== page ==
Costco moved to dismiss the complaint on the grounds that Tax Law § 1139 — which provides that a taxpayer may seek a refund from the Department of sales tax that has been "erroneously, illegally or unconstitutionally" charged or collected — is, as prescribed in Tax Law § 1140, the "exclusive remed[y]" for such claims. Other New York district courts had previously reached the same conclusion and dismissed similar actions. E.g., Kupferstein v. TJX Cos., No. 15-cv-5881 (NG) (E.D.N.Y., Feb. 14, 2017) (a putative class action against TJX for overcharging sales tax on merchandise purchased at its Marshall's stores using coupons); Estler v. Dunkin' Brands, Inc., No. 16 Civ. 932 (LGS) (S.D.N.Y., Oct. 3, 2016) (a putative class action against Dunkin' Donuts for overcharging sales tax on prepackaged bags of coffee), aff'd, 691 F. App'x 3 (2d Cir., 2017). Faced with this precedent that a customer's "exclusive remedy" is to seek a refund from the Department, the plaintiff argued that Tax Law § 1139(a)(ii), which allows a vendor to seek refunds from the Department, created "an implied private right of action" allowing an action to require that Costco seek refunds from the Department.

Decision. The district court judge dismissed the plaintiff's action, concluding that "the text of the statute could not be more explicit" that the plaintiff's exclusive remedy was to apply for a refund from the Department, subject to review by the Tax Appeals Tribunal and by the New York courts. Moreover, the judge found nothing in the Tax Law suggesting that a vendor, such as Costco, must refund to customers sales tax that was "erroneously, illegally, or unconstitutionally collected" from its customers. As for the plaintiff's claim that Costco should be required to request sales tax refunds from the Department, the court noted that it was unclear what Costco could even seek from the Department since Costco had remitted the correct total amount of sales tax.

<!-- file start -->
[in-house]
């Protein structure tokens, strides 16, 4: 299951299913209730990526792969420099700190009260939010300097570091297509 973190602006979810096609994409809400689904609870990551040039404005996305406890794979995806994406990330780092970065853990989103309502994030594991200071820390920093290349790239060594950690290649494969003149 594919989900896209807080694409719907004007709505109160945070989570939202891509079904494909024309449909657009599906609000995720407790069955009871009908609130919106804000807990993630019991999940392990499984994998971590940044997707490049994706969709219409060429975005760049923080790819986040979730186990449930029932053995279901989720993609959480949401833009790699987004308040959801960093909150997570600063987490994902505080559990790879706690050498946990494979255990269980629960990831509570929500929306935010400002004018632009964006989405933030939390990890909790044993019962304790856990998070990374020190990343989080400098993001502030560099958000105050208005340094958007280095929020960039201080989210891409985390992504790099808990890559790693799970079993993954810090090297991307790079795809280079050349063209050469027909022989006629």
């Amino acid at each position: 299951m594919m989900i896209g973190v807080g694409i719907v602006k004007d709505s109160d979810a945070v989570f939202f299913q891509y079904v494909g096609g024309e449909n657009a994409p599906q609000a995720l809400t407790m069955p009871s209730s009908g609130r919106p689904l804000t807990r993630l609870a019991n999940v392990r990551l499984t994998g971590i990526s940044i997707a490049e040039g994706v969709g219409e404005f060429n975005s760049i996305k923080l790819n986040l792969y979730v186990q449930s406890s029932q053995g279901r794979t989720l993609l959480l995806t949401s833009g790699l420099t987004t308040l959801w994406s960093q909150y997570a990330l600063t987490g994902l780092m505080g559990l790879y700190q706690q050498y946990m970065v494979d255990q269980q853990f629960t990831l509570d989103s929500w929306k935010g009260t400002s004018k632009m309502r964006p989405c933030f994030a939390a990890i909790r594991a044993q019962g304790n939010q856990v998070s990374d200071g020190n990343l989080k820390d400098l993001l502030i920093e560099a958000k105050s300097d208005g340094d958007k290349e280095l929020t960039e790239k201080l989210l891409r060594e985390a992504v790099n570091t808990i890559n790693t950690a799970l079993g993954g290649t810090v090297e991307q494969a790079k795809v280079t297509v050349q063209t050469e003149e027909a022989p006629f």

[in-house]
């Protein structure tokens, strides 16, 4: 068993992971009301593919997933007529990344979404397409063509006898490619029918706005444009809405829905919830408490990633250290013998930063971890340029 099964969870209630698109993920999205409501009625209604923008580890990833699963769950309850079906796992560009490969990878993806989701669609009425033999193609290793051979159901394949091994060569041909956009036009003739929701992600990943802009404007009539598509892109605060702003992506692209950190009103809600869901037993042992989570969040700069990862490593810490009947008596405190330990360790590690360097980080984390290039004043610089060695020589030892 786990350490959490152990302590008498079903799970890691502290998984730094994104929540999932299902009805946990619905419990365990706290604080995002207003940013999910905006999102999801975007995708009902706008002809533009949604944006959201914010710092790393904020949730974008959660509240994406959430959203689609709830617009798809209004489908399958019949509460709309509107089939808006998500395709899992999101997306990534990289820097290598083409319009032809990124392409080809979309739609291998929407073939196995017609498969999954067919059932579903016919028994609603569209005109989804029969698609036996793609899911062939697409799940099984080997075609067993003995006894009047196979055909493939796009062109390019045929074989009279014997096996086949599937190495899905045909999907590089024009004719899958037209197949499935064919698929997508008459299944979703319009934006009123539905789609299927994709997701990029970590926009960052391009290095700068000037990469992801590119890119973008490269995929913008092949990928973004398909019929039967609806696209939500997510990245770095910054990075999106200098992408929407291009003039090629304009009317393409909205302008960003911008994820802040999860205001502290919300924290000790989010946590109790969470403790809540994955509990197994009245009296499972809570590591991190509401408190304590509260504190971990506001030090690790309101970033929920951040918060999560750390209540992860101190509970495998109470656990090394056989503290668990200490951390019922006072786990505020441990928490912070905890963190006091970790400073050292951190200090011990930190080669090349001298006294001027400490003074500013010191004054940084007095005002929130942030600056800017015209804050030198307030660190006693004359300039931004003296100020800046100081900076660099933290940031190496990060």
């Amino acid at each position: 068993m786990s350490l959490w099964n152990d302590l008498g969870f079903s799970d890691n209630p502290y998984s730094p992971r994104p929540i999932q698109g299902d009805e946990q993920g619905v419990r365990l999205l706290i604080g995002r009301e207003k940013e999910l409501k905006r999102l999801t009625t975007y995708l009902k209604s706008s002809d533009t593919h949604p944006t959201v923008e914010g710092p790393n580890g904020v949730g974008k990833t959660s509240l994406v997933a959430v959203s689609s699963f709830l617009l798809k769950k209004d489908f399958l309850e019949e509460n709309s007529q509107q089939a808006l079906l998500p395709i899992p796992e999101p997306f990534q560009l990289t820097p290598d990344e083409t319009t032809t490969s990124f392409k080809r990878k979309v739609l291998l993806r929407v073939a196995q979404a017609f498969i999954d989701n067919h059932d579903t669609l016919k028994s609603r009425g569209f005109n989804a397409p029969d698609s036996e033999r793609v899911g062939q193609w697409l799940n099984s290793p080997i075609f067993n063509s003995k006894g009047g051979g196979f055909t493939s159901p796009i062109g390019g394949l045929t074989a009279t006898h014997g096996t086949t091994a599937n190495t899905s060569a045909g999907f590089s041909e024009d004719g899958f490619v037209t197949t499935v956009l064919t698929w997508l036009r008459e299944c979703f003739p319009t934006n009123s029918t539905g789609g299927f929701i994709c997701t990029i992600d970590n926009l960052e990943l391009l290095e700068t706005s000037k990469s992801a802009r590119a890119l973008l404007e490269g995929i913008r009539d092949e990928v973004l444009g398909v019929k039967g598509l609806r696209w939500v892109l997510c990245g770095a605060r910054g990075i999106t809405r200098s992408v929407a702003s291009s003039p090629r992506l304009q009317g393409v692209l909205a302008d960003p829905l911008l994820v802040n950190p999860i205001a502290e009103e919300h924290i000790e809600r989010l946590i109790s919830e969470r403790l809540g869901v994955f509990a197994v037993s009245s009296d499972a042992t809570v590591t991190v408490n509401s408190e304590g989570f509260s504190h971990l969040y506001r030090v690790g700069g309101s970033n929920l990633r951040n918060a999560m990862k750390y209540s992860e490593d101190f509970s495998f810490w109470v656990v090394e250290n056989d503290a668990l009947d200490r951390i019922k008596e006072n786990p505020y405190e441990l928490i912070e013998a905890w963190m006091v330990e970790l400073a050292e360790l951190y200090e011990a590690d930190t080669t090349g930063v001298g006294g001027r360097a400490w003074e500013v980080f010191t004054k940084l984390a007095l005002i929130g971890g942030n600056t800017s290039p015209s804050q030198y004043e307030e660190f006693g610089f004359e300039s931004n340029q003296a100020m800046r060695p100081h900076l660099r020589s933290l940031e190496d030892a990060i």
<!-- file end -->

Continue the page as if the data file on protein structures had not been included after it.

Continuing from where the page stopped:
The district court judge rejected the plaintiff's claim that the Tax Law provides for an "implied private right of action" against a vendor to seek sales tax refunds from the Department, finding that such an implied private right would be entirely inconsistent with the express statutory scheme. Therefore, the judge granted Costco's motion to dismiss with prejudice.


The decision is not surprising, since the federal courts have consistently held that the refund procedures contained in Tax Law § 1139 — whether the refund is being sought by a customer or by a vendor — are the exclusive remedies for recovering erroneously paid sales tax. Thus, any sales tax refund claims must be made by filing a refund claim with the Department and pursuing it through the prescribed administrative procedures.